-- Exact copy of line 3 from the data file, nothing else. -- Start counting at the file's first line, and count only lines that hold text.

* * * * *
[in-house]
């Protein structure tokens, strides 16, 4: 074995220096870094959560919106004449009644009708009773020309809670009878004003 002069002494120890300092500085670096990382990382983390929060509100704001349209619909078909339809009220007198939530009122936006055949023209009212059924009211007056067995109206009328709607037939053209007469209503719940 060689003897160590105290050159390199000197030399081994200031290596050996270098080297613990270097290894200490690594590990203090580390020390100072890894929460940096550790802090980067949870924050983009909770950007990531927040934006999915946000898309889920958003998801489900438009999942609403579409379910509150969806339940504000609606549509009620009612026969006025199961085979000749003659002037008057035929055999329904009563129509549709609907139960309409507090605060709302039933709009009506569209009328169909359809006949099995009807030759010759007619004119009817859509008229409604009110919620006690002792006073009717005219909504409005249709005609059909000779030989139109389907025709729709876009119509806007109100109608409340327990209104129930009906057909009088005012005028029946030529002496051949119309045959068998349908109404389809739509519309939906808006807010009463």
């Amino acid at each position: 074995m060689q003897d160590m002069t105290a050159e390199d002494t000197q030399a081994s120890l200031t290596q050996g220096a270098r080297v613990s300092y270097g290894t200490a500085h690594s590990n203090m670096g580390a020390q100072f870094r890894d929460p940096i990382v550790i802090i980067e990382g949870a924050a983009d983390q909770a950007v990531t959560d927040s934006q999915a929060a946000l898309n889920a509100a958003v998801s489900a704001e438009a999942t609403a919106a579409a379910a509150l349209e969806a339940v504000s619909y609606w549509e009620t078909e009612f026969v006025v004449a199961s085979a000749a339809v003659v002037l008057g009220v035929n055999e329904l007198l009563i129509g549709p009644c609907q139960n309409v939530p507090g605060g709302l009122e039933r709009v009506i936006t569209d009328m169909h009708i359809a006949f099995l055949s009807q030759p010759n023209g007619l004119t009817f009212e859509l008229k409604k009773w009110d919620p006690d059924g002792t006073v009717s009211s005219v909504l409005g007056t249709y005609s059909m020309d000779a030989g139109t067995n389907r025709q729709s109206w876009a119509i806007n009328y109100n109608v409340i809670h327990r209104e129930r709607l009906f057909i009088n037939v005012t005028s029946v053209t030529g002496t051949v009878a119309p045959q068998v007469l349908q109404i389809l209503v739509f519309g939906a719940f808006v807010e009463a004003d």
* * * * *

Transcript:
């Amino acid at each position: 074995m060689q003897d160590m002069t105290a050159e390199d002494t000197q030399a081994s120890l200031t290596q050996g220096a270098r080297v613990s300092y270097g290894t200490a500085h690594s590990n203090m670096g580390a020390q100072f870094r890894d929460p940096i990382v550790i802090i980067e990382g949870a924050a983009d983390q909770a950007v990531t959560d927040s934006q999915a929060a946000l898309n889920a509100a958003v998801s489900a704001e438009a999942t609403a919106a579409a379910a509150l349209e969806a339940v504000s619909y609606w549509e009620t078909e009612f026969v006025v004449a199961s085979a000749a339809v003659v002037l008057g009220v035929n055999e329904l007198l009563i129509g549709p009644c609907q139960n309409v939530p507090g605060g709302l009122e039933r709009v009506i936006t569209d009328m169909h009708i359809a006949f099995l055949s009807q030759p010759n023209g007619l004119t009817f009212e859509l008229k409604k009773w009110d919620p006690d059924g002792t006073v009717s009211s005219v909504l409005g007056t249709y005609s059909m020309d000779a030989g139109t067995n389907r025709q729709s109206w876009a119509i806007n009328y109100n109608v409340i809670h327990r209104e129930r709607l009906f057909i009088n037939v005012t005028s029946v053209t030529g002496t051949v009878a119309p045959q068998v007469l349908q109404i389809l209503v739509f519309g939906a719940f808006v807010e009463a004003d």